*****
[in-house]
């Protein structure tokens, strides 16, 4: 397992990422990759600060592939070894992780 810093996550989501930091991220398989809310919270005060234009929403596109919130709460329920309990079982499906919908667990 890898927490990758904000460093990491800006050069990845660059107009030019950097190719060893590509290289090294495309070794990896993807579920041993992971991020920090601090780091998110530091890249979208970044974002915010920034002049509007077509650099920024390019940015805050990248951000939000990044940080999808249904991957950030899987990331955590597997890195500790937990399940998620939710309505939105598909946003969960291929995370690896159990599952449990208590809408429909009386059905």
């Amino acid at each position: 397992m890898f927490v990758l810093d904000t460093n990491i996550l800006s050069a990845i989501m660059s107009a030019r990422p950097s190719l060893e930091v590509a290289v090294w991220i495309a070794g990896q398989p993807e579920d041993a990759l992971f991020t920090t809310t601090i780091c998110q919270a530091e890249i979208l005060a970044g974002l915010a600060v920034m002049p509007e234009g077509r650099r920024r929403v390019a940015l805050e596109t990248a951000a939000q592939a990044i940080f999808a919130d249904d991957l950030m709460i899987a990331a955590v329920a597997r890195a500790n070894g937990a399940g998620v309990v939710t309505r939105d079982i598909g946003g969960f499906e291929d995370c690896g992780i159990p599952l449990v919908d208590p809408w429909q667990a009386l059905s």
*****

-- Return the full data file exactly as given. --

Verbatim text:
[in-house]
């Protein structure tokens, strides 16, 4: 397992990422990759600060592939070894992780 810093996550989501930091991220398989809310919270005060234009929403596109919130709460329920309990079982499906919908667990 890898927490990758904000460093990491800006050069990845660059107009030019950097190719060893590509290289090294495309070794990896993807579920041993992971991020920090601090780091998110530091890249979208970044974002915010920034002049509007077509650099920024390019940015805050990248951000939000990044940080999808249904991957950030899987990331955590597997890195500790937990399940998620939710309505939105598909946003969960291929995370690896159990599952449990208590809408429909009386059905």
């Amino acid at each position: 397992m890898f927490v990758l810093d904000t460093n990491i996550l800006s050069a990845i989501m660059s107009a030019r990422p950097s190719l060893e930091v590509a290289v090294w991220i495309a070794g990896q398989p993807e579920d041993a990759l992971f991020t920090t809310t601090i780091c998110q919270a530091e890249i979208l005060a970044g974002l915010a600060v920034m002049p509007e234009g077509r650099r920024r929403v390019a940015l805050e596109t990248a951000a939000q592939a990044i940080f999808a919130d249904d991957l950030m709460i899987a990331a955590v329920a597997r890195a500790n070894g937990a399940g998620v309990v939710t309505r939105d079982i598909g946003g969960f499906e291929d995370c690896g992780i159990p599952l449990v919908d208590p809408w429909q667990a009386l059905s």